It isn’t what happened. It’s what happens next.


This is not a normal wartime deployment.

The largely forgotten war in Afghanistan is, after twenty long years, back on the front page, breaking news, and at dinner table conversations everywhere.

But for military families who have borne this two-decade burden, the storyline isn’t so simple. We’re not asking whether what’s happening in Kabul was a result of the right decision. We want to know what happens next.

Military families are resilient, but resilience isn’t automatic. It’s the direct result of leaders investing in mental health resources, wellness programming, and the strength that comes from community togetherness.

At the height of the war, we had active FRGs, FROs, baby groups, mom groups, playdates… all the togetherness our community could muster.

But we’re in a pandemic.

It’s the third school year of isolation, distance, and disconnect.  We are coming off the latest PCS season and families are settling into new places and do not have support communities in place.

Military families weren’t prepared for this loss — or the hurt that comes with it. The resounding sentiment they share is one of frustration, anger, and concern.

Eleven Marines, one soldier, and one Navy corpsman died in the Kabul airport attack. Most were babies or toddlers on 9/11 and volunteered to serve during the war that lasted their entire lifetimes. Their families mourn, and our community mourns with them.

We all watched the Marine who held that baby and pulled him over the fence — what’s next for him? For his family? And the pilots who had to fly out with Afghan refugees on their wheels — what of them? Our troops on the ground left parts of themselves in Afghanistan. And all of that will come home to their families.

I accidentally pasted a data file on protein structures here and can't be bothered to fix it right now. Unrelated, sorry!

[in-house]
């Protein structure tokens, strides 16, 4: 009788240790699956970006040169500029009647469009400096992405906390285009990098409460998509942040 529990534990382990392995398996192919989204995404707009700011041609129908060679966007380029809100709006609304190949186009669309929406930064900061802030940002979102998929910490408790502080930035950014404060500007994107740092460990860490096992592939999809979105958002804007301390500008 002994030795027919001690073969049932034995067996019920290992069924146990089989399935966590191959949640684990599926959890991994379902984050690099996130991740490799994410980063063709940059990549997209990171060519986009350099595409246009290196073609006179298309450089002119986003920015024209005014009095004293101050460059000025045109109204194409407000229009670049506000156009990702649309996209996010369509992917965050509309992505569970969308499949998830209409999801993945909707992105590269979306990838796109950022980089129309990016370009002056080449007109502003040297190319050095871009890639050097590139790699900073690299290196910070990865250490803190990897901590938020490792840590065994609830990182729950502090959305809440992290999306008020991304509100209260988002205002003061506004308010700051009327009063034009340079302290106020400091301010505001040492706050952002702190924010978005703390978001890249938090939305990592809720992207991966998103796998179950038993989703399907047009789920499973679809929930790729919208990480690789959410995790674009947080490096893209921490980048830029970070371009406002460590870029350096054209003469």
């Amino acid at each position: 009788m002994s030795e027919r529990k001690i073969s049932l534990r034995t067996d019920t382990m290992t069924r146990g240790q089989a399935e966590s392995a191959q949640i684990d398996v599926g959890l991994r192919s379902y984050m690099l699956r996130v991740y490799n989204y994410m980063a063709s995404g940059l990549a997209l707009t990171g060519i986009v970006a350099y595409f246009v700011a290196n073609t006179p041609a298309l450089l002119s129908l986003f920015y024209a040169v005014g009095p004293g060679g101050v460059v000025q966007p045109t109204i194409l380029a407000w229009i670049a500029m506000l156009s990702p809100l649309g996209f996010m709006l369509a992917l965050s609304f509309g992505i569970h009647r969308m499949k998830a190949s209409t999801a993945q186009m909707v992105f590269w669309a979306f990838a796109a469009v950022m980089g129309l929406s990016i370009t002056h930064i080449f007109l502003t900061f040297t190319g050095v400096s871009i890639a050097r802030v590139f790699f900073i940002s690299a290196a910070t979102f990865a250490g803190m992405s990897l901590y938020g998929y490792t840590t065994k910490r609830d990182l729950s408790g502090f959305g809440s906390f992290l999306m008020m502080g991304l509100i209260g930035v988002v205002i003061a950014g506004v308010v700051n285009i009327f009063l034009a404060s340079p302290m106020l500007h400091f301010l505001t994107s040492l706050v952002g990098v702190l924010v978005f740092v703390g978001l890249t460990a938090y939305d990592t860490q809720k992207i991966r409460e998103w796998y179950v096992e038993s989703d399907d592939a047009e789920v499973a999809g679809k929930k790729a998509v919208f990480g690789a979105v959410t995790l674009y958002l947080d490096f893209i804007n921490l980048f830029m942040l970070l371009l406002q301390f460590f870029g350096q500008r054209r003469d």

Military families need to hear that our government will help them through this. Service members spouses and survivors need support for themselves, their children, and their communities. The military kids of today are the fighting force of tomorrow, and they’re watching.

Here’s what military families need:

  • A surge in mental health resources, to include more Military Family Life Counselors in affected communities.
  • Support for educators communicating with their classes. Those working on installations like Lejeune who have lost Marines, have classes of children now terrified for the safety of their parents. They are looking for ways to support their friends and their families.
  • A focus on military teens who, a greater degree than any other population, are ready to stand up and serve this nation when it’s their turn. Teens need resources to help them process what’s happening, make sense of it, and learn how to cope with these traumas and losses. They are our future force.

The National Military Family Association is launching a new support initiative with PsychArmor to provide direct intervention for military families as they process the news from Afghanistan and the toll of the twenty years of war preceding it. Families will work with clinicians on these tough issues, discussing the conversations happening inside our homes, on the front page of the paper, and the fears and concerns we aren’t always equipped to articulate. We will build the soft skills that support resilience, and on a very small scale, provide the direct support we know military families need.

What else does your military family need? Let us know in the comments.

By: Besa Pinchotti, Executive Director & CEO